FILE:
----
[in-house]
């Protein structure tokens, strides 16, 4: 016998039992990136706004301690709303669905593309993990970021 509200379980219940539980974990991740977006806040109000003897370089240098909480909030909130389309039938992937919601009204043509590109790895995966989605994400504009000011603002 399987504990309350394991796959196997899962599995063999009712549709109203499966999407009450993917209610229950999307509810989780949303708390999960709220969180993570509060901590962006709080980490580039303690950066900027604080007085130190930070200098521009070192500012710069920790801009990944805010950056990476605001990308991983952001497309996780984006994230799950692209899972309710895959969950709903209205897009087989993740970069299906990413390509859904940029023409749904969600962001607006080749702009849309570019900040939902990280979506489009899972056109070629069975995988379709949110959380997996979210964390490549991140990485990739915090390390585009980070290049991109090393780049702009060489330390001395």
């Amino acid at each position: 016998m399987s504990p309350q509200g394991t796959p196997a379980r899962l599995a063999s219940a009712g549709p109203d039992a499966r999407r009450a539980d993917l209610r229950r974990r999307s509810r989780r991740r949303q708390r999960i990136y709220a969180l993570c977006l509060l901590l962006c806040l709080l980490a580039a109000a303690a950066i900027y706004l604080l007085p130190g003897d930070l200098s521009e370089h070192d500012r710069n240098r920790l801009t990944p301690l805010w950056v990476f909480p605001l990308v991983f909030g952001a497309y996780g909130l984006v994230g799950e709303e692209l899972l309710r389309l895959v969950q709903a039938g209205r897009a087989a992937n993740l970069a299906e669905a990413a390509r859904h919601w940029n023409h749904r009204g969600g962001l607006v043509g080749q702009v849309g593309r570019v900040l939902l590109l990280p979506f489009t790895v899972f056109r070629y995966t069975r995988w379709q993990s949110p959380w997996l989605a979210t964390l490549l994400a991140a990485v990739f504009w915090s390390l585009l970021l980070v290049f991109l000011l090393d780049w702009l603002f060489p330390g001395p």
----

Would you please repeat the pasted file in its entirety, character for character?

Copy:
[in-house]
């Protein structure tokens, strides 16, 4: 016998039992990136706004301690709303669905593309993990970021 509200379980219940539980974990991740977006806040109000003897370089240098909480909030909130389309039938992937919601009204043509590109790895995966989605994400504009000011603002 399987504990309350394991796959196997899962599995063999009712549709109203499966999407009450993917209610229950999307509810989780949303708390999960709220969180993570509060901590962006709080980490580039303690950066900027604080007085130190930070200098521009070192500012710069920790801009990944805010950056990476605001990308991983952001497309996780984006994230799950692209899972309710895959969950709903209205897009087989993740970069299906990413390509859904940029023409749904969600962001607006080749702009849309570019900040939902990280979506489009899972056109070629069975995988379709949110959380997996979210964390490549991140990485990739915090390390585009980070290049991109090393780049702009060489330390001395």
């Amino acid at each position: 016998m399987s504990p309350q509200g394991t796959p196997a379980r899962l599995a063999s219940a009712g549709p109203d039992a499966r999407r009450a539980d993917l209610r229950r974990r999307s509810r989780r991740r949303q708390r999960i990136y709220a969180l993570c977006l509060l901590l962006c806040l709080l980490a580039a109000a303690a950066i900027y706004l604080l007085p130190g003897d930070l200098s521009e370089h070192d500012r710069n240098r920790l801009t990944p301690l805010w950056v990476f909480p605001l990308v991983f909030g952001a497309y996780g909130l984006v994230g799950e709303e692209l899972l309710r389309l895959v969950q709903a039938g209205r897009a087989a992937n993740l970069a299906e669905a990413a390509r859904h919601w940029n023409h749904r009204g969600g962001l607006v043509g080749q702009v849309g593309r570019v900040l939902l590109l990280p979506f489009t790895v899972f056109r070629y995966t069975r995988w379709q993990s949110p959380w997996l989605a979210t964390l490549l994400a991140a990485v990739f504009w915090s390390l585009l970021l980070v290049f991109l000011l090393d780049w702009l603002f060489p330390g001395p």